• A Corrigendum to this article was published on 01 October 2008

This article has been updated


Trichoderma reesei is the main industrial source of cellulases and hemicellulases used to depolymerize biomass to simple sugars that are converted to chemical intermediates and biofuels, such as ethanol. We assembled 89 scaffolds (sets of ordered and oriented contigs) to generate 34 Mbp of nearly contiguous T. reesei genome sequence comprising 9,129 predicted gene models. Unexpectedly, considering the industrial utility and effectiveness of the carbohydrate-active enzymes of T. reesei, its genome encodes fewer cellulases and hemicellulases than any other sequenced fungus able to hydrolyze plant cell wall polysaccharides. Many T. reesei genes encoding carbohydrate-active enzymes are distributed nonrandomly in clusters that lie between regions of synteny with other Sordariomycetes. Numerous genes encoding biosynthetic pathways for secondary metabolites may promote survival of T. reesei in its competitive soil habitat, but genome analysis provided little mechanistic insight into its extraordinary capacity for protein secretion. Our analysis, coupled with the genome sequence data, provides a roadmap for constructing enhanced T. reesei strains for industrial applications such as biofuel production.


Trichoderma reesei (teleomorph Hypocrea jecorina) is a mesophilic soft-rot ascomycete fungus that is widely used in industry as a source of cellulases and hemicellulases for the hydrolysis of plant cell wall polysaccharides. For many years after its discovery during World War II1, T. reesei was believed to reproduce asexually. However, although it was subsequently shown to be the anamorph of the pantropical ascomycete Hypocrea jecorina2, the organism remains most widely recognized by its former name. It has enjoyed a long history of safe use for industrial enzyme production3 and as an important model system for studying lignocellulose degradation.

Lignocellulosic biomass from agricultural crop residues, grasses, wood and municipal solid waste represents an abundant renewable resource that is becoming increasingly important as a future source of biofuels. Although replacement of gasoline with cellulosic ethanol may substantially reduce greenhouse gases in the atmosphere and decrease global warming4, the high cost of hydrolyzing biomass polysaccharides to fermentable sugars remains a major obstacle that must be overcome before cellulosic ethanol can be effectively commercialized. As the costs of cellulases and hemicellulases contribute substantially to the price of bioethanol, much cheaper sources of these enzymes are needed5. Consequently, new studies aimed at understanding and improving cellulase efficiency and productivity are at the forefront of biomass research.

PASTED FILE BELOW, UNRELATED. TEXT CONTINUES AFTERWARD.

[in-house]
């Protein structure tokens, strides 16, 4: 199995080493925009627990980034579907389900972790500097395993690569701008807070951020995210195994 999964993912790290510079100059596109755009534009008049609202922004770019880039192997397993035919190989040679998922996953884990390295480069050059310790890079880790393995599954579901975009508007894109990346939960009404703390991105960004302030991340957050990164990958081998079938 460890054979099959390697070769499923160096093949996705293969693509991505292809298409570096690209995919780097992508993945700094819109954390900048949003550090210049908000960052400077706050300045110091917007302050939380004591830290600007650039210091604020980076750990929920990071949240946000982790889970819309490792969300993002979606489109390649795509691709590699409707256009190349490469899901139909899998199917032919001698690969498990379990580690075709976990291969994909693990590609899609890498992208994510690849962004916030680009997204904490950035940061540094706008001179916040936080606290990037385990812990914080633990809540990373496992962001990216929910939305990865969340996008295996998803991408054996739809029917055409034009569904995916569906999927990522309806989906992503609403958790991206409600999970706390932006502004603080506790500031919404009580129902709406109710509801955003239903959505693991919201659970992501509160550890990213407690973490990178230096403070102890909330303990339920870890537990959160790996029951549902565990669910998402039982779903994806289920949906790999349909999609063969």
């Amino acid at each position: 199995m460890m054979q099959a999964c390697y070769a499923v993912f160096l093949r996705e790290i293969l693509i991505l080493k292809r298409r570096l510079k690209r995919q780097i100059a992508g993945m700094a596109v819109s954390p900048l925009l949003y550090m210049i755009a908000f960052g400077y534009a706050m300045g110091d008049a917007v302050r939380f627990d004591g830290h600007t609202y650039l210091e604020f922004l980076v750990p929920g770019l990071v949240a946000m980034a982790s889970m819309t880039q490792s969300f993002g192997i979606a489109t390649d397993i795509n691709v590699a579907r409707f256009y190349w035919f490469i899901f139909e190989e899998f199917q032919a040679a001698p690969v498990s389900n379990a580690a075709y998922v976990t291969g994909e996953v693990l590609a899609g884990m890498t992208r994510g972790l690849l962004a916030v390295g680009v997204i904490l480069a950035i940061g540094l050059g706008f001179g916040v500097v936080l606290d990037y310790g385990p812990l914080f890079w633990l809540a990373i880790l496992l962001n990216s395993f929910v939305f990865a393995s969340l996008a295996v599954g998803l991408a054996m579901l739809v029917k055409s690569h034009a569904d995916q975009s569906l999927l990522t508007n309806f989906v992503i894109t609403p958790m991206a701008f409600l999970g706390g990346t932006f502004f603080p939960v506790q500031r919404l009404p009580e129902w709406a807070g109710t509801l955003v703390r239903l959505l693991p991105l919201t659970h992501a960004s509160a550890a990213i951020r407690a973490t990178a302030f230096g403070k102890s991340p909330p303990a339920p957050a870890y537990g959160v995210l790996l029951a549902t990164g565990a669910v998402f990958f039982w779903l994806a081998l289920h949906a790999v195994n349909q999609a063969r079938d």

As T. reesei represents a paradigm for the production of enzymes that hydrolyze biomass polysaccharides, intensive research efforts and considerable government funding have been applied toward developing better industrial strains for producing bioethanol and a range of key biochemical building blocks, such as 1,4-dicarboxy acids (succinate, malate, fumarate), 3-hydroxypropionic acid, aspartic acid, glucaric acid, glutamic acid, itaconic acid, levulinic acid, glycerol, sorbitol, xylitol/arabinitol and hydroxybutyrolactone, that are currently derived from nonrenewable petroleum-based resources5. Although genetic engineering techniques, gene knockout protocols and DNA-mediated transformation systems3 have improved industrial enzyme–producing T. reesei strains, the need to better understand this fungus and expand its extraordinary biotechnological potential has given impetus to the quest to sequence its genome. To this end, we have now analyzed the T. reesei genome with particular emphasis on its potential contributions to fuel biotechnology and other industrial applications.


Features of the T. reesei genome

The genome of T. reesei was shotgun sequenced6 to approximately ninefold coverage from three libraries (insert sizes of 3 kb, 8 kb and 40 kb) totaling 433,863 reads (Supplementary Table 1 online). These data, in addition to more than 6,000 BAC-end sequences7, yielded a high-quality draft assembly using the Department of Energy Joint Genome Institute (JGI) shotgun assembler Jazz8. 6,329 finishing reads were created with custom primers from the 3-kb and 8-kb libraries to close a majority of the gaps, and the Phred/Phrap/Consed software package was then used to assemble 89 scaffolds and 97 contigs totaling 34 Mb. This is only 2.9% larger than the size estimated from several karyotyping studies9,10,11 and agrees with the genome size estimated by physical means. All of the genetic markers that were used in the three studies were recovered, as were all protein and RNA sequences in the current release of GenBank (version 161.0). We are therefore confident that the T. reesei genome sequence reported here represents more than 99% of the genome.